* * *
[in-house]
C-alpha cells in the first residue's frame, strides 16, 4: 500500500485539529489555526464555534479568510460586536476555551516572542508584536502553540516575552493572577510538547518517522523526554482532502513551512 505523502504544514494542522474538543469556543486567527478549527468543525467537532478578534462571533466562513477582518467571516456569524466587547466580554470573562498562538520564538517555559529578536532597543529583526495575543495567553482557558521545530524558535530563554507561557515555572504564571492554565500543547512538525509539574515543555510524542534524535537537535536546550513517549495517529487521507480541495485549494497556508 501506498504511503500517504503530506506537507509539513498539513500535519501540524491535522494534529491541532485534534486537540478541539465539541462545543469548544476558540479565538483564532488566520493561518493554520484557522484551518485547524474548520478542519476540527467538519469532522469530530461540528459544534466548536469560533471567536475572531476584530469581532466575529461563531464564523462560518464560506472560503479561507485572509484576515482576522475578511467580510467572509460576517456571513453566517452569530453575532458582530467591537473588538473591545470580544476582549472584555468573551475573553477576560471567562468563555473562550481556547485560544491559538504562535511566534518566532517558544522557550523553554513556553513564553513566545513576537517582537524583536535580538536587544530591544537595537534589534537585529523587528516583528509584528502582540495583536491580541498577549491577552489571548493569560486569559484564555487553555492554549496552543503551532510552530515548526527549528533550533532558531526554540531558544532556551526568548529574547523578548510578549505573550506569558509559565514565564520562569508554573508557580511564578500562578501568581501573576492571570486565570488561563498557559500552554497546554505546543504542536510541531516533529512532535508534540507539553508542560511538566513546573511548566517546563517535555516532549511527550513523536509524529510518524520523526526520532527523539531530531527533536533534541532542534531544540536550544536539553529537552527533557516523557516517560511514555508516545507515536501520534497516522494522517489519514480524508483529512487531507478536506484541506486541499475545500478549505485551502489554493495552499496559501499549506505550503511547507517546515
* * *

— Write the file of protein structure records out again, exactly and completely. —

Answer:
[in-house]
C-alpha cells in the first residue's frame, strides 16, 4: 500500500485539529489555526464555534479568510460586536476555551516572542508584536502553540516575552493572577510538547518517522523526554482532502513551512 505523502504544514494542522474538543469556543486567527478549527468543525467537532478578534462571533466562513477582518467571516456569524466587547466580554470573562498562538520564538517555559529578536532597543529583526495575543495567553482557558521545530524558535530563554507561557515555572504564571492554565500543547512538525509539574515543555510524542534524535537537535536546550513517549495517529487521507480541495485549494497556508 501506498504511503500517504503530506506537507509539513498539513500535519501540524491535522494534529491541532485534534486537540478541539465539541462545543469548544476558540479565538483564532488566520493561518493554520484557522484551518485547524474548520478542519476540527467538519469532522469530530461540528459544534466548536469560533471567536475572531476584530469581532466575529461563531464564523462560518464560506472560503479561507485572509484576515482576522475578511467580510467572509460576517456571513453566517452569530453575532458582530467591537473588538473591545470580544476582549472584555468573551475573553477576560471567562468563555473562550481556547485560544491559538504562535511566534518566532517558544522557550523553554513556553513564553513566545513576537517582537524583536535580538536587544530591544537595537534589534537585529523587528516583528509584528502582540495583536491580541498577549491577552489571548493569560486569559484564555487553555492554549496552543503551532510552530515548526527549528533550533532558531526554540531558544532556551526568548529574547523578548510578549505573550506569558509559565514565564520562569508554573508557580511564578500562578501568581501573576492571570486565570488561563498557559500552554497546554505546543504542536510541531516533529512532535508534540507539553508542560511538566513546573511548566517546563517535555516532549511527550513523536509524529510518524520523526526520532527523539531530531527533536533534541532542534531544540536550544536539553529537552527533557516523557516517560511514555508516545507515536501520534497516522494522517489519514480524508483529512487531507478536506484541506486541499475545500478549505485551502489554493495552499496559501499549506505550503511547507517546515